Sonar imaging of bay bottom sediments and anthropogenic impacts in Galveston Bay, Texas
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Knowledge of surface sediment distribution in Galveston Bay is important because it allows us to better understand how the bay works and how human activities impact the bay and its ecosystems. In this project, six areas of bay bottom were surveyed using acoustic techniques to make maps of bay bottom types and to investigate the types and extent of anthropogenic impacts. A total of 31 km2 was surveyed in six areas, one in Bolivar Roads (6.1 km2), one near Redfish Bar (3.1 km2), two in East Bay (12 km2), one southeast of the Clear Lake entrance (5.3 km2), and one in Trinity Bay (4.3 km2). Sidescan sonars (100 kHz and 600 kHz) were used to image the bay bottom, and a chirp sonar (2-12 kHz) was used to image subsurface sediment layers and bottom topography. In the side-scan records, objects as small as a few meters in extent were visible, whereas the chirp sonar records show a vertical resolution of a few tens of centimeters. The sidescan images display strong backscatter in some areas due to coarse sediments in addition to weak backscatter in areas of fine sediment. The bay bottom was classified using three levels of sonar backscatter ranging from high to low. Areas of differing sonar backscatter intensity were sampled with cores and grab-samples. High backscatter corresponded to coarse shell debris and oyster reefs, medium backscatter corresponded to a sand-silt-shell mixture, and low backscatter corresponded to silty loam. Chirp sonar records were classified as one of nine different bottom reflection types based on changes in amplitude and stratigraphy. Parallel, layered sediments are seen filling the bay valley and resting atop a sharp contact at which the acoustic signal fades out. Along the flanks of the valley fill the acoustic response revealed an absent or weakly laminated stratigraphy, whereas areas of high oyster productivity produced mounds, strong surface returns, and strong, shallow subsurface reflectors surrounding current oyster reefs. Anthropogenic features imaged with the sonar included sediment disruptions, such as the ship channels, dredge holes, gouges, and trawl marks, as well as debris, such as submerged boats, pipes, and unidentified objects.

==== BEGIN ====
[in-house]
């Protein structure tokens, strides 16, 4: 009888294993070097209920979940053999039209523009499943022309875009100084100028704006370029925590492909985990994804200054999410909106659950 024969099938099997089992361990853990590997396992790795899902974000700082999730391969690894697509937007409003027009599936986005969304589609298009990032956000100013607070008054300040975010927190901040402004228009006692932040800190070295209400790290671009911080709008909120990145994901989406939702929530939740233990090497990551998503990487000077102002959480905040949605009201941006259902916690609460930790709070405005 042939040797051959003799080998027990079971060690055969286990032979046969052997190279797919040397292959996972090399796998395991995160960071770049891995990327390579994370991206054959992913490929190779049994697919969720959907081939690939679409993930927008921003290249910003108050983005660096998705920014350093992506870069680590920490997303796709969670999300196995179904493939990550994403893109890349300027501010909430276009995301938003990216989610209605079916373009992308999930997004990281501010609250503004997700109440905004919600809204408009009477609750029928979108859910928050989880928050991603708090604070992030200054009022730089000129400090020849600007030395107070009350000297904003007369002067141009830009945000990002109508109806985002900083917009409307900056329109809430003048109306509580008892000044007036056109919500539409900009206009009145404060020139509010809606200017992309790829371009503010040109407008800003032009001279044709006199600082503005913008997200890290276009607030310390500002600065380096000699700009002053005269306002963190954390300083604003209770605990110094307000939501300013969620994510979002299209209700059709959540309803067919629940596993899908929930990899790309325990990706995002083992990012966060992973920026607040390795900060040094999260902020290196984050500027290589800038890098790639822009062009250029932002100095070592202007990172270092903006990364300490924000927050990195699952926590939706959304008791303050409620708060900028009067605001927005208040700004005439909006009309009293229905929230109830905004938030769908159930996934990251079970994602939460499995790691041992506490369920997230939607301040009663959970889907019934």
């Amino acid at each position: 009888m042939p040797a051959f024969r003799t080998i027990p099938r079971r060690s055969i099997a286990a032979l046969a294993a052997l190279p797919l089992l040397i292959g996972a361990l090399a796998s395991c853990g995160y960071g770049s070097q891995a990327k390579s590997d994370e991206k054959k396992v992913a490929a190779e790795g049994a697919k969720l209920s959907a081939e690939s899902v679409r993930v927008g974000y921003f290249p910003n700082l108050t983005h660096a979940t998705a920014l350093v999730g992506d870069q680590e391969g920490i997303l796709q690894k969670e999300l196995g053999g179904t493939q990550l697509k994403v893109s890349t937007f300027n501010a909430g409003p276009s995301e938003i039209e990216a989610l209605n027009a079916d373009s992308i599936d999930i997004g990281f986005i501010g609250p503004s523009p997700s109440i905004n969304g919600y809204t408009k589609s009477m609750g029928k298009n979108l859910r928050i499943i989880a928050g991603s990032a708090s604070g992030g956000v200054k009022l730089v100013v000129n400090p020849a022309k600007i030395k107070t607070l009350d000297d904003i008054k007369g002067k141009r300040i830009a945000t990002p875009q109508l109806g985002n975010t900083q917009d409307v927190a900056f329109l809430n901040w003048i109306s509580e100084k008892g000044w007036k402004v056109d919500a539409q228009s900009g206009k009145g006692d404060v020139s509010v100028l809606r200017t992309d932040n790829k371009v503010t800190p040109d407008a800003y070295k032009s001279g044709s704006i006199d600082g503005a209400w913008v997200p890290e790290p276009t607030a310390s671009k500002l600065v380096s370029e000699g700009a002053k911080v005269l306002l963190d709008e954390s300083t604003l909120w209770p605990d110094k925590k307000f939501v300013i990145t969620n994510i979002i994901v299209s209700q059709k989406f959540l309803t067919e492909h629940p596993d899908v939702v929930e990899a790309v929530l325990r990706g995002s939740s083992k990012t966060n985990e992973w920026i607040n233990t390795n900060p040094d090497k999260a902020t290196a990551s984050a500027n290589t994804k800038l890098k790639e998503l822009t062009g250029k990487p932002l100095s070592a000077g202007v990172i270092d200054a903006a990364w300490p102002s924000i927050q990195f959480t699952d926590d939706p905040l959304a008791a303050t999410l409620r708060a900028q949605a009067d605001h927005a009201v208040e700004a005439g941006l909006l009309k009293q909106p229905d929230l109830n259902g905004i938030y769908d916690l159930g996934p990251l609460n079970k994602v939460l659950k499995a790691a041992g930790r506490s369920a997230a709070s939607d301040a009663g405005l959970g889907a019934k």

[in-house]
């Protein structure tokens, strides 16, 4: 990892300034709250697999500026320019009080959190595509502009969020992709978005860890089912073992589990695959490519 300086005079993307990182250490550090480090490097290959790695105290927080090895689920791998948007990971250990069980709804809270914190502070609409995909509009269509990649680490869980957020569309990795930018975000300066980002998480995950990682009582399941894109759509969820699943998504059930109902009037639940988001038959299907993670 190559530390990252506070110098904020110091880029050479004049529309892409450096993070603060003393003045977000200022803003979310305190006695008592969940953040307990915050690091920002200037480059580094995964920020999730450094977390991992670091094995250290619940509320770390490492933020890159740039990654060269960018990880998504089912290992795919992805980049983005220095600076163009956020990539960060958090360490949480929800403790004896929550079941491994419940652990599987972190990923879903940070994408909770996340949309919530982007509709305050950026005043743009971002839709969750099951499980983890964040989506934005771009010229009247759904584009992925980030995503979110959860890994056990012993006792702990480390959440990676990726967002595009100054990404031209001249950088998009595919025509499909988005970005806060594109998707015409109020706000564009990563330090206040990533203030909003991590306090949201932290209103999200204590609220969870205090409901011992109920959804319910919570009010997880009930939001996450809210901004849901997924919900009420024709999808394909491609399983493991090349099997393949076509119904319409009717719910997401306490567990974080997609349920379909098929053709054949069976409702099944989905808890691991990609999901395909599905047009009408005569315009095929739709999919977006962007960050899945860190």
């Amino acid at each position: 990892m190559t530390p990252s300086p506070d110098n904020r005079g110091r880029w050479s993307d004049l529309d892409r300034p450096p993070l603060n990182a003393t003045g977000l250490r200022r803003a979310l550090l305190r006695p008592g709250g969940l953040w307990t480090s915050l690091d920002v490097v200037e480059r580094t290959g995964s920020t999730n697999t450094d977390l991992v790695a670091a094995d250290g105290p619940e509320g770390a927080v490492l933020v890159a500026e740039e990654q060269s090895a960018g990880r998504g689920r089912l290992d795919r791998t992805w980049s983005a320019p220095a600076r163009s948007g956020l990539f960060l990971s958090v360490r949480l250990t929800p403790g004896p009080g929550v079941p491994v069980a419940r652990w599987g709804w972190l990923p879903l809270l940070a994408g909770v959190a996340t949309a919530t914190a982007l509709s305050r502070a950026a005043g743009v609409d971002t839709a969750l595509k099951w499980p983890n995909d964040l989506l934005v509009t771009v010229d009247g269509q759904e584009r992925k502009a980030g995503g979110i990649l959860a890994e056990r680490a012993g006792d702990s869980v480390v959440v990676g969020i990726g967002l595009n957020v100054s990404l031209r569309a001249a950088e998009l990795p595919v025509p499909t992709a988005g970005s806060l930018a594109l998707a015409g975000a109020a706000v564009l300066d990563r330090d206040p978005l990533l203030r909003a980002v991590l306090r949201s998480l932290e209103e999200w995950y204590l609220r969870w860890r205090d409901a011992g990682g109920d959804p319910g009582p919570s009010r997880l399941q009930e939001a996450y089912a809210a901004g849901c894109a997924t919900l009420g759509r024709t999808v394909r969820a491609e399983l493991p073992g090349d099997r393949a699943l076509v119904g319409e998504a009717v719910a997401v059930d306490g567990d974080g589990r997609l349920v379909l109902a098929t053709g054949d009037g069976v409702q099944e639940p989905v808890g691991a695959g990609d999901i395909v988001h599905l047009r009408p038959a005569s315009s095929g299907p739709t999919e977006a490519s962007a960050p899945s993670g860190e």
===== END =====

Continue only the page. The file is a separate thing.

Maddox, Donald Shea (2005). Sonar imaging of bay bottom sediments and anthropogenic impacts in Galveston Bay, Texas. Master's thesis, Texas A&M University. Texas A&M University. Available electronically from